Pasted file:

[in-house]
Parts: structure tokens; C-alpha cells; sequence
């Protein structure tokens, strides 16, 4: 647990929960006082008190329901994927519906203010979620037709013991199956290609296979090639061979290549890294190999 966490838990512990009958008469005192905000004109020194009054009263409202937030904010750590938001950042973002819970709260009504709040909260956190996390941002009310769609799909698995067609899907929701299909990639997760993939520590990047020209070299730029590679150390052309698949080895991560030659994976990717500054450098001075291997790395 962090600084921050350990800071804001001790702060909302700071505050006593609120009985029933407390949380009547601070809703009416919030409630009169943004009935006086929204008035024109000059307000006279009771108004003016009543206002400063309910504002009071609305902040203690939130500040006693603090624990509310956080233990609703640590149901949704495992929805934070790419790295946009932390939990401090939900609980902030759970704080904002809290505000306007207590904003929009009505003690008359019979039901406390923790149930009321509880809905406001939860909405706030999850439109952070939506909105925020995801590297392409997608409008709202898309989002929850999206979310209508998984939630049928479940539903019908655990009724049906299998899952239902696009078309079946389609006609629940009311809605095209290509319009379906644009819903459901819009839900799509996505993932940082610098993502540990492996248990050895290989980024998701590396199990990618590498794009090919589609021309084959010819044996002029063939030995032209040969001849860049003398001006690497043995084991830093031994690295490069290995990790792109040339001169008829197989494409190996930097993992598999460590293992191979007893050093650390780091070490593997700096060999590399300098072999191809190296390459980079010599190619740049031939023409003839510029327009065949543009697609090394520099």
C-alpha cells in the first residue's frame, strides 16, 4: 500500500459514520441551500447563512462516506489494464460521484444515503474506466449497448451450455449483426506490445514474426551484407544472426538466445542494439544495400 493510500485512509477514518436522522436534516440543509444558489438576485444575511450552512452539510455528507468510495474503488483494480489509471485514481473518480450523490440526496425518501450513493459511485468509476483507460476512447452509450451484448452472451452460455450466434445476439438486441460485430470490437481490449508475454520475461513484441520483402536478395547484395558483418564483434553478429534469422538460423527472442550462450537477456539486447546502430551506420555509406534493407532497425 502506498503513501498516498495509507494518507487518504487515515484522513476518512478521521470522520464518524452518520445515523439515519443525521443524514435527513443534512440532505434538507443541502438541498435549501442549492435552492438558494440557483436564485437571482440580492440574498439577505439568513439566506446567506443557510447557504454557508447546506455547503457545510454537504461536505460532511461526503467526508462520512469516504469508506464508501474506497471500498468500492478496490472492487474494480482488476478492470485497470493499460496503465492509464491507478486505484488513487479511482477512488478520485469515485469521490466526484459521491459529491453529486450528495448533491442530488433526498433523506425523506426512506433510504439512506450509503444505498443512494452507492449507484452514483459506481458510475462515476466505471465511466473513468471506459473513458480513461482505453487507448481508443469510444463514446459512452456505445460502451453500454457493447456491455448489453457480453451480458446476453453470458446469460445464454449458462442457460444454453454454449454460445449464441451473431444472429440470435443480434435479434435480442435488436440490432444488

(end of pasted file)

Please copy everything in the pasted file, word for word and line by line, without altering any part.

[in-house]
Parts: structure tokens; C-alpha cells; sequence
């Protein structure tokens, strides 16, 4: 647990929960006082008190329901994927519906203010979620037709013991199956290609296979090639061979290549890294190999 966490838990512990009958008469005192905000004109020194009054009263409202937030904010750590938001950042973002819970709260009504709040909260956190996390941002009310769609799909698995067609899907929701299909990639997760993939520590990047020209070299730029590679150390052309698949080895991560030659994976990717500054450098001075291997790395 962090600084921050350990800071804001001790702060909302700071505050006593609120009985029933407390949380009547601070809703009416919030409630009169943004009935006086929204008035024109000059307000006279009771108004003016009543206002400063309910504002009071609305902040203690939130500040006693603090624990509310956080233990609703640590149901949704495992929805934070790419790295946009932390939990401090939900609980902030759970704080904002809290505000306007207590904003929009009505003690008359019979039901406390923790149930009321509880809905406001939860909405706030999850439109952070939506909105925020995801590297392409997608409008709202898309989002929850999206979310209508998984939630049928479940539903019908655990009724049906299998899952239902696009078309079946389609006609629940009311809605095209290509319009379906644009819903459901819009839900799509996505993932940082610098993502540990492996248990050895290989980024998701590396199990990618590498794009090919589609021309084959010819044996002029063939030995032209040969001849860049003398001006690497043995084991830093031994690295490069290995990790792109040339001169008829197989494409190996930097993992598999460590293992191979007893050093650390780091070490593997700096060999590399300098072999191809190296390459980079010599190619740049031939023409003839510029327009065949543009697609090394520099």
C-alpha cells in the first residue's frame, strides 16, 4: 500500500459514520441551500447563512462516506489494464460521484444515503474506466449497448451450455449483426506490445514474426551484407544472426538466445542494439544495400 493510500485512509477514518436522522436534516440543509444558489438576485444575511450552512452539510455528507468510495474503488483494480489509471485514481473518480450523490440526496425518501450513493459511485468509476483507460476512447452509450451484448452472451452460455450466434445476439438486441460485430470490437481490449508475454520475461513484441520483402536478395547484395558483418564483434553478429534469422538460423527472442550462450537477456539486447546502430551506420555509406534493407532497425 502506498503513501498516498495509507494518507487518504487515515484522513476518512478521521470522520464518524452518520445515523439515519443525521443524514435527513443534512440532505434538507443541502438541498435549501442549492435552492438558494440557483436564485437571482440580492440574498439577505439568513439566506446567506443557510447557504454557508447546506455547503457545510454537504461536505460532511461526503467526508462520512469516504469508506464508501474506497471500498468500492478496490472492487474494480482488476478492470485497470493499460496503465492509464491507478486505484488513487479511482477512488478520485469515485469521490466526484459521491459529491453529486450528495448533491442530488433526498433523506425523506426512506433510504439512506450509503444505498443512494452507492449507484452514483459506481458510475462515476466505471465511466473513468471506459473513458480513461482505453487507448481508443469510444463514446459512452456505445460502451453500454457493447456491455448489453457480453451480458446476453453470458446469460445464454449458462442457460444454453454454449454460445449464441451473431444472429440470435443480434435479434435480442435488436440490432444488